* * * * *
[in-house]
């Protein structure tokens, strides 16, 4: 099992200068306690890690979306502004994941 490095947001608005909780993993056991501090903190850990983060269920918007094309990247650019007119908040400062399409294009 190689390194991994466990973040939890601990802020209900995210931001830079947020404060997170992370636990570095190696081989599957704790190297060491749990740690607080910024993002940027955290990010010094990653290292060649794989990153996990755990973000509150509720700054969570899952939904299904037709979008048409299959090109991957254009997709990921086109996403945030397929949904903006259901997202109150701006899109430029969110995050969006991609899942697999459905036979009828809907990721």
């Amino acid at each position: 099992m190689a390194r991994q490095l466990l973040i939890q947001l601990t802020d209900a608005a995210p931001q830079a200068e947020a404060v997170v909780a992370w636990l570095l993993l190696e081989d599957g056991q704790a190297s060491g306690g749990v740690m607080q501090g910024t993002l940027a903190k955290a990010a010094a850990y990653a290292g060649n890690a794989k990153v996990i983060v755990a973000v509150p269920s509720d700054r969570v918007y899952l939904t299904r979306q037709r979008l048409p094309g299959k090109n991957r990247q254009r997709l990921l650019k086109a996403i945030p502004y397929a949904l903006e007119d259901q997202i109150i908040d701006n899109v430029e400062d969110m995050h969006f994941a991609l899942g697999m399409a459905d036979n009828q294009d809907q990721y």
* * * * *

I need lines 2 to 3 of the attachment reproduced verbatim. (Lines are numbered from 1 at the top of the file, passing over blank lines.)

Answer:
């Protein structure tokens, strides 16, 4: 099992200068306690890690979306502004994941 490095947001608005909780993993056991501090903190850990983060269920918007094309990247650019007119908040400062399409294009 190689390194991994466990973040939890601990802020209900995210931001830079947020404060997170992370636990570095190696081989599957704790190297060491749990740690607080910024993002940027955290990010010094990653290292060649794989990153996990755990973000509150509720700054969570899952939904299904037709979008048409299959090109991957254009997709990921086109996403945030397929949904903006259901997202109150701006899109430029969110995050969006991609899942697999459905036979009828809907990721």
């Amino acid at each position: 099992m190689a390194r991994q490095l466990l973040i939890q947001l601990t802020d209900a608005a995210p931001q830079a200068e947020a404060v997170v909780a992370w636990l570095l993993l190696e081989d599957g056991q704790a190297s060491g306690g749990v740690m607080q501090g910024t993002l940027a903190k955290a990010a010094a850990y990653a290292g060649n890690a794989k990153v996990i983060v755990a973000v509150p269920s509720d700054r969570v918007y899952l939904t299904r979306q037709r979008l048409p094309g299959k090109n991957r990247q254009r997709l990921l650019k086109a996403i945030p502004y397929a949904l903006e007119d259901q997202i109150i908040d701006n899109v430029e400062d969110m995050h969006f994941a991609l899942g697999m399409a459905d036979n009828q294009d809907q990721y």